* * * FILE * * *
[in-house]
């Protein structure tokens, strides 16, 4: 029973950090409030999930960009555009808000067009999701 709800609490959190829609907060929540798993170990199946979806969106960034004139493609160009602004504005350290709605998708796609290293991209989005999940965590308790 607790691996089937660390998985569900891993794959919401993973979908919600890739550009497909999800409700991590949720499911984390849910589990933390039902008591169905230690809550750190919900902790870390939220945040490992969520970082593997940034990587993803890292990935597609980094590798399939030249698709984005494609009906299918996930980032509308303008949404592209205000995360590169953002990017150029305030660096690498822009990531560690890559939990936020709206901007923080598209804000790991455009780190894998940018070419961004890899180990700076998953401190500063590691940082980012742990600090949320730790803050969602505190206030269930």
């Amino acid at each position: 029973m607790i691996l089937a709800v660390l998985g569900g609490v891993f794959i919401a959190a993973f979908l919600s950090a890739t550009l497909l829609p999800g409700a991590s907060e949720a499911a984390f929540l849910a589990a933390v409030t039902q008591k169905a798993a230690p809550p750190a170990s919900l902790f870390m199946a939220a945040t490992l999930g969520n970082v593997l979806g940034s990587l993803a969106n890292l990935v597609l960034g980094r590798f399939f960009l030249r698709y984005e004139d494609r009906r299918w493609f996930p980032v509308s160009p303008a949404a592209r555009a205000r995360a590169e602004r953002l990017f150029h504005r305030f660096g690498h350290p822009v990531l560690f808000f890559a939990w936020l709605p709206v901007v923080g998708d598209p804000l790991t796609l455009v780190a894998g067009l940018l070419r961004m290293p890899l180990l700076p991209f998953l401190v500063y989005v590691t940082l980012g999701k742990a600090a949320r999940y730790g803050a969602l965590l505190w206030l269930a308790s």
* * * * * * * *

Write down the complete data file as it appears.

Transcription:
[in-house]
């Protein structure tokens, strides 16, 4: 029973950090409030999930960009555009808000067009999701 709800609490959190829609907060929540798993170990199946979806969106960034004139493609160009602004504005350290709605998708796609290293991209989005999940965590308790 607790691996089937660390998985569900891993794959919401993973979908919600890739550009497909999800409700991590949720499911984390849910589990933390039902008591169905230690809550750190919900902790870390939220945040490992969520970082593997940034990587993803890292990935597609980094590798399939030249698709984005494609009906299918996930980032509308303008949404592209205000995360590169953002990017150029305030660096690498822009990531560690890559939990936020709206901007923080598209804000790991455009780190894998940018070419961004890899180990700076998953401190500063590691940082980012742990600090949320730790803050969602505190206030269930």
């Amino acid at each position: 029973m607790i691996l089937a709800v660390l998985g569900g609490v891993f794959i919401a959190a993973f979908l919600s950090a890739t550009l497909l829609p999800g409700a991590s907060e949720a499911a984390f929540l849910a589990a933390v409030t039902q008591k169905a798993a230690p809550p750190a170990s919900l902790f870390m199946a939220a945040t490992l999930g969520n970082v593997l979806g940034s990587l993803a969106n890292l990935v597609l960034g980094r590798f399939f960009l030249r698709y984005e004139d494609r009906r299918w493609f996930p980032v509308s160009p303008a949404a592209r555009a205000r995360a590169e602004r953002l990017f150029h504005r305030f660096g690498h350290p822009v990531l560690f808000f890559a939990w936020l709605p709206v901007v923080g998708d598209p804000l790991t796609l455009v780190a894998g067009l940018l070419r961004m290293p890899l180990l700076p991209f998953l401190v500063y989005v590691t940082l980012g999701k742990a600090a949320r999940y730790g803050a969602l965590l505190w206030l269930a308790s």